The third goal, de-Nazification, has previously been addressed with the political forces in Ukraine that Russia describes, correctly to a degree, as Nazis, strengthened due to Russia’s invasion.

Of the three Russian goals of this invasion, the first, limited territorial conquest/liberation (depending on your partisanship), has been arguably successful. While the second goal, the demilitarization of Ukraine, has become a war of attrition with a sacred long-term US and NATO commitment to fully arm Ukraine. The third goal, de-Nazification, has failed at the strategic and political levels.

While defeat on the battlefield is not likely for Russia, neither is victory. It has already been mentioned, but it bears mentioning again foreign wars almost always have a domestic political cost. Russia’s economic, monetary, and financial success over the last year has been remarkable, and its increased ties to other nations, such as becoming the leading fossil fuel exporter to China and India, the first and third biggest economies in the world, is extremely significant. The rejection by dozens of nations of US demands to get in line with its Russia policy is equally important. However, in its essence, war is about being able to waste more than your enemy.

Russia can point to support from many nations, including China and India, yet that support is nowhere near as concrete, whole, and dependable as US and NATO support for Ukraine. With its dollar, the world’s reserve currency, the US can fund this war for as long as there is political will in the US. The dollar’s primacy may now be under assault, but that assault is nascent, and although replacing the post-World War II Bretton Woods monetary system is worthy and needed, such an international replacement for the dollar won’t come soon enough to assist Russia against Ukraine. The great waste of the war in Ukraine will eventually affect Russia politically, economically, materially and spiritually. I can’t finely predict how it will do so, other than knowing the longer the war goes on, the more the war will require greater waste. This war is not fundamentally any different from other wars and the consequences will likely be the same.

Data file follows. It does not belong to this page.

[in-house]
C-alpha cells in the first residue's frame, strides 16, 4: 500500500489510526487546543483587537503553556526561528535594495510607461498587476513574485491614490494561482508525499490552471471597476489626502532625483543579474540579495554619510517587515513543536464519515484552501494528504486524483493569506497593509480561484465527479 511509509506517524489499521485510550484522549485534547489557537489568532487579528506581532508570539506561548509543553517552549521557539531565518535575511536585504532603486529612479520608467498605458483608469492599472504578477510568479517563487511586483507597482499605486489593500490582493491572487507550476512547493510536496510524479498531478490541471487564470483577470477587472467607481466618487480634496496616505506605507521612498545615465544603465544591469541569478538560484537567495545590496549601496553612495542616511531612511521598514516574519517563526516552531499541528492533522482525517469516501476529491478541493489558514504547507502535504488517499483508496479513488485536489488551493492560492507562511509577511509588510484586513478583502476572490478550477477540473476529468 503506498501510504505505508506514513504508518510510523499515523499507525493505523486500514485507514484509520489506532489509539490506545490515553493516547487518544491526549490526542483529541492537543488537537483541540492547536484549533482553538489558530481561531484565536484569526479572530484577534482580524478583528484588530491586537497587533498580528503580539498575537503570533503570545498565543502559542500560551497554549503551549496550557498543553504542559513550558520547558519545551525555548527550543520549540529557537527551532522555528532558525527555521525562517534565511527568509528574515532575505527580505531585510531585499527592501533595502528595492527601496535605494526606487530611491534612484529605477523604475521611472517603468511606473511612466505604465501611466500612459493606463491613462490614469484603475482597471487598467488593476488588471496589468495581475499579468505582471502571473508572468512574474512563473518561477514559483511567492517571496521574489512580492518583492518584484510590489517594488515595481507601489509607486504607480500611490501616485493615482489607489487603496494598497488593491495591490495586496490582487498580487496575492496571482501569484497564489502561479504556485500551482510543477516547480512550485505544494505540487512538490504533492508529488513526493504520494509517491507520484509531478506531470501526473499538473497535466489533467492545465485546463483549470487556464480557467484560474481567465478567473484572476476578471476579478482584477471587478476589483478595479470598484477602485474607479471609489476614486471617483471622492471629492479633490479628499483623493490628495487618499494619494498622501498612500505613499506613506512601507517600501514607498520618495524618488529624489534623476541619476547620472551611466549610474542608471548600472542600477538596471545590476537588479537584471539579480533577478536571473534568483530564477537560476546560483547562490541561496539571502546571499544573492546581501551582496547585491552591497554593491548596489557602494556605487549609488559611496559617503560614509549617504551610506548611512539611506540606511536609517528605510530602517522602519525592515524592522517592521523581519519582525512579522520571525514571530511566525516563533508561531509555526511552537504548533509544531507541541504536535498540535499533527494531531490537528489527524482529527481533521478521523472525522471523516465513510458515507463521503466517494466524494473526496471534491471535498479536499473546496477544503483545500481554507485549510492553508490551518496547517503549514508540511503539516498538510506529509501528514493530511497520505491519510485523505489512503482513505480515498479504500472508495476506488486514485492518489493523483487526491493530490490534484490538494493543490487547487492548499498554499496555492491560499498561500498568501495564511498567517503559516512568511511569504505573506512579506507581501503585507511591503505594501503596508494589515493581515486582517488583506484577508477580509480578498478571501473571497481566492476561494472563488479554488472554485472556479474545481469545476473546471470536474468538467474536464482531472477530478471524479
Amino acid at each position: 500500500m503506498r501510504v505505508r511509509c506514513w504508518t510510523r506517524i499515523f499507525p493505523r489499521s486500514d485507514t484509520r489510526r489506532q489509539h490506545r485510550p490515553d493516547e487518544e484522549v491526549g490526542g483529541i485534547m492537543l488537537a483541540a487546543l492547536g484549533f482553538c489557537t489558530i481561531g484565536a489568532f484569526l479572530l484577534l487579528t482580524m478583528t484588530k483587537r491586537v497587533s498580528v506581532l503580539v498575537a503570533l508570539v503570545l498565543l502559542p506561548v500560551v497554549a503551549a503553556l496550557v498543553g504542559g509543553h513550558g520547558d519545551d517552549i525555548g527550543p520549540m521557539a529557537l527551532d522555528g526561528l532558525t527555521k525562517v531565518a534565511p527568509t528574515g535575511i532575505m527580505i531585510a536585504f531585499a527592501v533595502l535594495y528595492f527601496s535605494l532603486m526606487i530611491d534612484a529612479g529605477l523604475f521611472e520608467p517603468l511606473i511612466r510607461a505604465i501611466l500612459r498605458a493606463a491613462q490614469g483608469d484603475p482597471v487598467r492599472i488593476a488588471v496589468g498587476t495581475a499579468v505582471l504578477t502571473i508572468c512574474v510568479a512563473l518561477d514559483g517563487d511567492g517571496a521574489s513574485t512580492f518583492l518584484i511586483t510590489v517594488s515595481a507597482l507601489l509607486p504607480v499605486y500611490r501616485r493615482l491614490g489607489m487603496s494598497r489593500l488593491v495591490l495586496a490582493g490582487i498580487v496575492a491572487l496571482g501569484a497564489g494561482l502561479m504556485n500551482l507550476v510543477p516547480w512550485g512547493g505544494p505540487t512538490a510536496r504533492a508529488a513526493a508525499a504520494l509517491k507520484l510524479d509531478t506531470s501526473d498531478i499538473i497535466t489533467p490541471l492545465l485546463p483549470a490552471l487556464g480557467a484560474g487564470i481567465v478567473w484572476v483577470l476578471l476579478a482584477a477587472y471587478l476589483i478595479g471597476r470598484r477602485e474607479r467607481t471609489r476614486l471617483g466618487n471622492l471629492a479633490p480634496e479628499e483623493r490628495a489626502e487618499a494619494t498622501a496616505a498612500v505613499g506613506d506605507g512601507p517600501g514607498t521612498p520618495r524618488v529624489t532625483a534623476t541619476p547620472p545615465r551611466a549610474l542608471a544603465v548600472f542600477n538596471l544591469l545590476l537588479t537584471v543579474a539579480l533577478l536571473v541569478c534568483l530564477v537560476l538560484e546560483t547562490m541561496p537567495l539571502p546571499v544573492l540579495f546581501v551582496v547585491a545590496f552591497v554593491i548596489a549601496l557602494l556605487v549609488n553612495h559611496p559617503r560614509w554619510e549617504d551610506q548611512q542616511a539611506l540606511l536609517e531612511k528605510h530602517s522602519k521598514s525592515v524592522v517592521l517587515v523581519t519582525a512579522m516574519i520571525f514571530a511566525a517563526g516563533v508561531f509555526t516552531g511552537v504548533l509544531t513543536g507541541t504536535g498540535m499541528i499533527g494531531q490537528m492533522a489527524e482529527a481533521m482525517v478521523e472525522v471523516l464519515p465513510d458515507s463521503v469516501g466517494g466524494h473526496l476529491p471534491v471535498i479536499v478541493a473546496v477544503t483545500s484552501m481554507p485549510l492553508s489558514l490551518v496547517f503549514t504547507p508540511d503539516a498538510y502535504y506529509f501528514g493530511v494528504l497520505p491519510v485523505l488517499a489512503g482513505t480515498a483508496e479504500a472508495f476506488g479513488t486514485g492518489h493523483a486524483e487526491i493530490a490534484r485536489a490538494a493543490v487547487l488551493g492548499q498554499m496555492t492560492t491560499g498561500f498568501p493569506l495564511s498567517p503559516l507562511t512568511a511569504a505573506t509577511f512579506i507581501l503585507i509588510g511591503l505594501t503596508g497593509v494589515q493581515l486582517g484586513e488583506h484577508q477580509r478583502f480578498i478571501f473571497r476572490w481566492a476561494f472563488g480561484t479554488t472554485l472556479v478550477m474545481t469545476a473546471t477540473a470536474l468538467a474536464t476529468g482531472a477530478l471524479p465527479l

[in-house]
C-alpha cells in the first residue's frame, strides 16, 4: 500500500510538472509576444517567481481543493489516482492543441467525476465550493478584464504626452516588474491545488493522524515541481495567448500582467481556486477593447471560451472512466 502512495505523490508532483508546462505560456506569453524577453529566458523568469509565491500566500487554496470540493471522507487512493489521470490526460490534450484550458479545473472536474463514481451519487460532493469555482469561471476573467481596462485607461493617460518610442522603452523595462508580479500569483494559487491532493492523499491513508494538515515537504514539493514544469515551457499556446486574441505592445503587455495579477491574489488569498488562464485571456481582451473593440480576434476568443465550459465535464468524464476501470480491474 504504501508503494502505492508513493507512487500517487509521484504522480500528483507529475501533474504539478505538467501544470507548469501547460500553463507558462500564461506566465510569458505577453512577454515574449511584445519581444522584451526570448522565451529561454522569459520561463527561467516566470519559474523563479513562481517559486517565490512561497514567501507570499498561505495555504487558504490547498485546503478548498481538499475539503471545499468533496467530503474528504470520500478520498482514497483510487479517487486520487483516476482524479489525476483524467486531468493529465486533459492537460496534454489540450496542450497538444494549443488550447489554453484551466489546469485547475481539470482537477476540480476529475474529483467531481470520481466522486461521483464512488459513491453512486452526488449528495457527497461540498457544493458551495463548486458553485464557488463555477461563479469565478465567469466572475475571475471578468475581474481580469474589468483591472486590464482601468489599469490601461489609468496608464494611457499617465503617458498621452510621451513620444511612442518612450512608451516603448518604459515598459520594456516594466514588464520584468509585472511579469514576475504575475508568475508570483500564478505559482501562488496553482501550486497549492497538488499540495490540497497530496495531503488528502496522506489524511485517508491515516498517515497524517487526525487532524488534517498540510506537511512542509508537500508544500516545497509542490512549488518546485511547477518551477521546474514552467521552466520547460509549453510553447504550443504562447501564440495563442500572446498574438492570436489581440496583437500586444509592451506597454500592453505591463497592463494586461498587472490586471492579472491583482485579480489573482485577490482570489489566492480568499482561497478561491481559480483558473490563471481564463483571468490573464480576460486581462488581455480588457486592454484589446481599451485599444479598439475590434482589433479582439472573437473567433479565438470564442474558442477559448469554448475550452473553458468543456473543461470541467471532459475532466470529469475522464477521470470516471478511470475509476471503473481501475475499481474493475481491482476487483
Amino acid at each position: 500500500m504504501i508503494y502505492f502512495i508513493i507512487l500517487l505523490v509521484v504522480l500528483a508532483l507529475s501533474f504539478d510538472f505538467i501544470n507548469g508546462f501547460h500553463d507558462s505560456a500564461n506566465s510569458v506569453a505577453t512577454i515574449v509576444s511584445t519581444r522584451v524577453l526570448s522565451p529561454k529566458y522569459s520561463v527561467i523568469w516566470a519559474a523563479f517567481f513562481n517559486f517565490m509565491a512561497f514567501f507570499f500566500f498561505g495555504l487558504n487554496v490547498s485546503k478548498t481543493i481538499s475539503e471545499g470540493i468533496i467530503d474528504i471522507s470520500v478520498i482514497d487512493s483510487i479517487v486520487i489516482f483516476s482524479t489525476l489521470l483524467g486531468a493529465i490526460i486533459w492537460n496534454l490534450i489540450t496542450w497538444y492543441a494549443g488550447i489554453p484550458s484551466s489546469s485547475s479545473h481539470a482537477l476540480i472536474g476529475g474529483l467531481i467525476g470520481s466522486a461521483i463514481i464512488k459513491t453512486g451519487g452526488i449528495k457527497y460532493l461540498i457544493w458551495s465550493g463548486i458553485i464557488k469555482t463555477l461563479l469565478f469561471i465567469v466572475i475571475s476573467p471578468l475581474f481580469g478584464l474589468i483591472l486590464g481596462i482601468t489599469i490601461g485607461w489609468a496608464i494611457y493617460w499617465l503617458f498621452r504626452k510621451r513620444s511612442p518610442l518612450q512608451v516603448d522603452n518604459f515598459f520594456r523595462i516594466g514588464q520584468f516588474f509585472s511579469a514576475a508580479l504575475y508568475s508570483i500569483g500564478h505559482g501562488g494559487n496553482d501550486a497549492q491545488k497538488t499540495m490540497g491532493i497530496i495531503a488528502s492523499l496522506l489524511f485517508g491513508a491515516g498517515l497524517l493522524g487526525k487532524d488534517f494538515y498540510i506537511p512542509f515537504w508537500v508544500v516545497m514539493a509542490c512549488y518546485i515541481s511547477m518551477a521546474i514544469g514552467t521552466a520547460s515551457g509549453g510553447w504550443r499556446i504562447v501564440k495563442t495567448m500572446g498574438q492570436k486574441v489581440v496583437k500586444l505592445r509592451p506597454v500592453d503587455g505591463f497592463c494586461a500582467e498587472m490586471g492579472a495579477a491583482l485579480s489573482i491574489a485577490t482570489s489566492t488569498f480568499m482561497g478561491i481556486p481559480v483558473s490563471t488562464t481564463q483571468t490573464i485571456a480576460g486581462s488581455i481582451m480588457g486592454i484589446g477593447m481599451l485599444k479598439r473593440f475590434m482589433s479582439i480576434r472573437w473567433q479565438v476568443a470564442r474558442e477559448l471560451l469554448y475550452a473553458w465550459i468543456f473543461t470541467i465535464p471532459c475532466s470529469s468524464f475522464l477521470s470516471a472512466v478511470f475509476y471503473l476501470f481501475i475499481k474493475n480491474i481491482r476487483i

Such is how I view the accomplishments of Russia pursuing its supposed only option in February 2022.

To the question of other options, there were many options, economic and diplomatic, available to Russia in February 2022. An energy embargo on Western Europe would have been an obvious possibility. Closing the borders and limiting trade with Ukraine was another choice. If you desire something more historical and theatrical, a naval blockade of Ukraine was imaginable.* Efforts to subvert American economic and monetary hegemony and create alternate trading mechanisms through partnerships with other nations were options. As discussed, we are seeing those efforts play out now.